The Child and Family Agency has said it is open to redirecting funding into the areas of most need but could not confirm that an organisation helping sexually abused children will get the money it says it needs to clear a therapy backlog.
Children At Risk in Ireland (Cari) yesterday launched its 2015 annual report by calling on Tusla to provide one-off funding of €200,000 to help clear a backlog which has resulted in 92 young people waiting for therapy, with waiting times between assessment and therapy now as long as 18 months for some children.
Cari said delays in providing services were particularly acute at a time when there has been a growth in referrals of younger children under 12 displaying dangerously sexualised behaviour.
According to the annual report: “Despite the improved output, waiting lists remain stubbornly high as we have a backlog from the recession and our capacity has not yet reached pre-recession level. In early 2015, Cari approached Tusla for additional funding to meet the needs of these children who were either affected by sexual abuse or were under-12s exhibiting sexually harmful behaviours.
“Cari has met with, not only refusal, but requests to move to new locations without any additional resources. We remain locked in this dispute as we go to press in 2016.
“Meantime, many of these children were getting no service during all that time and others were left with no choice but to access private or non-specialised services. Our campaign for specialised therapeutic services for children affected by child sexual abuse will not let up until we are satisfied that children have access to the same range of specialized services that are available to adults.”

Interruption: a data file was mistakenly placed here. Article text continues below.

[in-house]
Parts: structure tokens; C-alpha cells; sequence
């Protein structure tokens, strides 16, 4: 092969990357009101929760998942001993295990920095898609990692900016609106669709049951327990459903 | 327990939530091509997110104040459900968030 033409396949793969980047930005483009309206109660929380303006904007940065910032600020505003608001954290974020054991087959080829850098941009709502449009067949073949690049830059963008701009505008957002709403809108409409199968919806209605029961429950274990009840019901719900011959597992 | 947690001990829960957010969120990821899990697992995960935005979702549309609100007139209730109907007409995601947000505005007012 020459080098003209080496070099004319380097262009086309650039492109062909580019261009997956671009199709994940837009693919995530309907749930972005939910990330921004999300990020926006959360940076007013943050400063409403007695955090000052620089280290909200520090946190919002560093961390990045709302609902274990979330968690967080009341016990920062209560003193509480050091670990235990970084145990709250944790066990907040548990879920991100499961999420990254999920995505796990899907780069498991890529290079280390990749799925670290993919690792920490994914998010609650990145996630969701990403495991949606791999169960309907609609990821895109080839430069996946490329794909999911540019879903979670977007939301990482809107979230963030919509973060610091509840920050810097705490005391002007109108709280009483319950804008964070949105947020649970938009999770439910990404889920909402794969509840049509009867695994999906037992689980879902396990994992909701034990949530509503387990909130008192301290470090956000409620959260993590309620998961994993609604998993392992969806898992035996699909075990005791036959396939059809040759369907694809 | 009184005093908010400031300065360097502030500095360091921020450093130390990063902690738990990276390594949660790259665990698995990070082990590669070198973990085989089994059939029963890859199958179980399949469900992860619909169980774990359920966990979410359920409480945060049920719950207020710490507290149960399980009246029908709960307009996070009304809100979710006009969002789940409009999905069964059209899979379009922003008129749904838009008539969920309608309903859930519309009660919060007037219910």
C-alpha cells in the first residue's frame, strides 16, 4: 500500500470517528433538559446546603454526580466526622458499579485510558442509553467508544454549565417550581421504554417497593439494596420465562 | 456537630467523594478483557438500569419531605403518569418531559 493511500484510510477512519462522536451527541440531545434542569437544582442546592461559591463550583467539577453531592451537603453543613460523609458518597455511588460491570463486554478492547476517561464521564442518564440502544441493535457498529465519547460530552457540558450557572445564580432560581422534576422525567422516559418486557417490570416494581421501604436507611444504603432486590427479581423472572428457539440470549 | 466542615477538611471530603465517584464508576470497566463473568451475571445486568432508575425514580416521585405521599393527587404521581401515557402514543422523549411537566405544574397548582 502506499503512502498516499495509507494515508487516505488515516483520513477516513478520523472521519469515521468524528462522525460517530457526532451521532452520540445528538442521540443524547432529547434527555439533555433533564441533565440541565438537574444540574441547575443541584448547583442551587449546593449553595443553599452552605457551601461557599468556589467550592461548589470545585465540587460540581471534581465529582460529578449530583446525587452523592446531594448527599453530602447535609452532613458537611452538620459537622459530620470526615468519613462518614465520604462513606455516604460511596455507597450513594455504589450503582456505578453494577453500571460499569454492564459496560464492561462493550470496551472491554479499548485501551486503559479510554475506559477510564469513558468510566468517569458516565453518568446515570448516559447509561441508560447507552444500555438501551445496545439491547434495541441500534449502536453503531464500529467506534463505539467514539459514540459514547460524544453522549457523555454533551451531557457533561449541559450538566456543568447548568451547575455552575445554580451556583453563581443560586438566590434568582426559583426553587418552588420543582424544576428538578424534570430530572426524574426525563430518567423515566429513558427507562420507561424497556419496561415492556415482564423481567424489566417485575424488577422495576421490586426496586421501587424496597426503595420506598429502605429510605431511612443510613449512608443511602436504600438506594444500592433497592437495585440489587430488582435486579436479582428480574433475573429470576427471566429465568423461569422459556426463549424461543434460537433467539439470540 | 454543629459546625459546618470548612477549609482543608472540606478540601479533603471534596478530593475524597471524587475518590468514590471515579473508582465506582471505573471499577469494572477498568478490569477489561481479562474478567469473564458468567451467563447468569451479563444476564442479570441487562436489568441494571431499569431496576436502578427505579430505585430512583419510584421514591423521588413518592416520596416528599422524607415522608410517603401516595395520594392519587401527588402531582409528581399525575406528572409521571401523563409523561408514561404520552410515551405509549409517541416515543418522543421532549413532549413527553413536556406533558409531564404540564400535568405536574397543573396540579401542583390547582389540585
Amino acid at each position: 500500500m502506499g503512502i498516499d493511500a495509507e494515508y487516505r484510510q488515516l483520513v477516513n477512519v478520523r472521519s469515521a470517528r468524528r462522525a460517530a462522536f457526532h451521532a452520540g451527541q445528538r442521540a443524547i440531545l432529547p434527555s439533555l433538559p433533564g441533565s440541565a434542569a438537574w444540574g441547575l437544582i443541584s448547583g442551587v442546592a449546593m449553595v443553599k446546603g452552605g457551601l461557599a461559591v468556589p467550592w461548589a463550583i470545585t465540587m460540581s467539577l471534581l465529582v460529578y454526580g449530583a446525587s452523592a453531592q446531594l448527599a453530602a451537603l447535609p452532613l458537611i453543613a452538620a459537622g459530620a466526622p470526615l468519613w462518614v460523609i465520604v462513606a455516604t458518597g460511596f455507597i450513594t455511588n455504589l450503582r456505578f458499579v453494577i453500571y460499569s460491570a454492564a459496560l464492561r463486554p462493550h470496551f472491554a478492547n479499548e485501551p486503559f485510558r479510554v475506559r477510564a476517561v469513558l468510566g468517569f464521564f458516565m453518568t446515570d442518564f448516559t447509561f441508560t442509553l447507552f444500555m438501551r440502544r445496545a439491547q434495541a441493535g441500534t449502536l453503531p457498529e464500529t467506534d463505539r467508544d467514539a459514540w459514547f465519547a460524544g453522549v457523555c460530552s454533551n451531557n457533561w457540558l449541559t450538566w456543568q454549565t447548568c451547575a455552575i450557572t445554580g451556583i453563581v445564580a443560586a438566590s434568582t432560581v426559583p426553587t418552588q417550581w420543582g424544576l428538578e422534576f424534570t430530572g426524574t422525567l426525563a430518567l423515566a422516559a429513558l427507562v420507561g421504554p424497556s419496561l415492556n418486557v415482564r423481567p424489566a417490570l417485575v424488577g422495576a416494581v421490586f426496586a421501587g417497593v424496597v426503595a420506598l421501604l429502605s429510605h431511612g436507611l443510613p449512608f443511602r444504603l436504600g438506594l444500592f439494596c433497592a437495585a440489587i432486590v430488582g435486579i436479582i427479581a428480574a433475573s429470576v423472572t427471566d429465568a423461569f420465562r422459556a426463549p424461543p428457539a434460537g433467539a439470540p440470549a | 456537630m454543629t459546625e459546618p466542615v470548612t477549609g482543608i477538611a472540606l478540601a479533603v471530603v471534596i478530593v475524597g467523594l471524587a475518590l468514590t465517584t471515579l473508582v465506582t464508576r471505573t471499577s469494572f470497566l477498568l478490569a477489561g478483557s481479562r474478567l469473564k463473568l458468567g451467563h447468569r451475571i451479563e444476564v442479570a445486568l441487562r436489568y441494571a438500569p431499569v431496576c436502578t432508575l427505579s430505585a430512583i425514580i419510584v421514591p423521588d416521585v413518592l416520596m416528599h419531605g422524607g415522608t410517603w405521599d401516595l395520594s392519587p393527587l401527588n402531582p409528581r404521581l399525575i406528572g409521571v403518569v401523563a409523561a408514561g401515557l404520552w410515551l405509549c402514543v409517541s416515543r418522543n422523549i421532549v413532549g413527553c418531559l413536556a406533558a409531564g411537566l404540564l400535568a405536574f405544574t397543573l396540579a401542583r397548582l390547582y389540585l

In its response, Tusla said it was discussing funding details with funded agencies as part of its annual process to determine funding arrangements for next year.
According to a spokesperson: “As part of this, Tusla is engaged in on-going discussions and meetings with Cari and it would be inappropriate to comment at this time on the content of these discussions.
“‘Better Outcomes, Brighter Futures’, the national policy framework for children, requires that resources be directed where they can be most effective and meet the greatest need. Tusla is currently developing a commissioning strategy to ensure a clearly defined approach to deciding how to use all resources available to the agency.”
The spokesperson said Tusla’s approach to commissioning is based on an analysis of needs. In all, more than 260 families were supported by Cari last year, with an increase in demand for all its services in 2015 bar its helpline. A wage freeze for staff in place since 2008 remained in place and while state funding reduced by a further 8% in 2015, it still represented 50% of Cari’s income.
© Irish Examiner Ltd. All rights reserved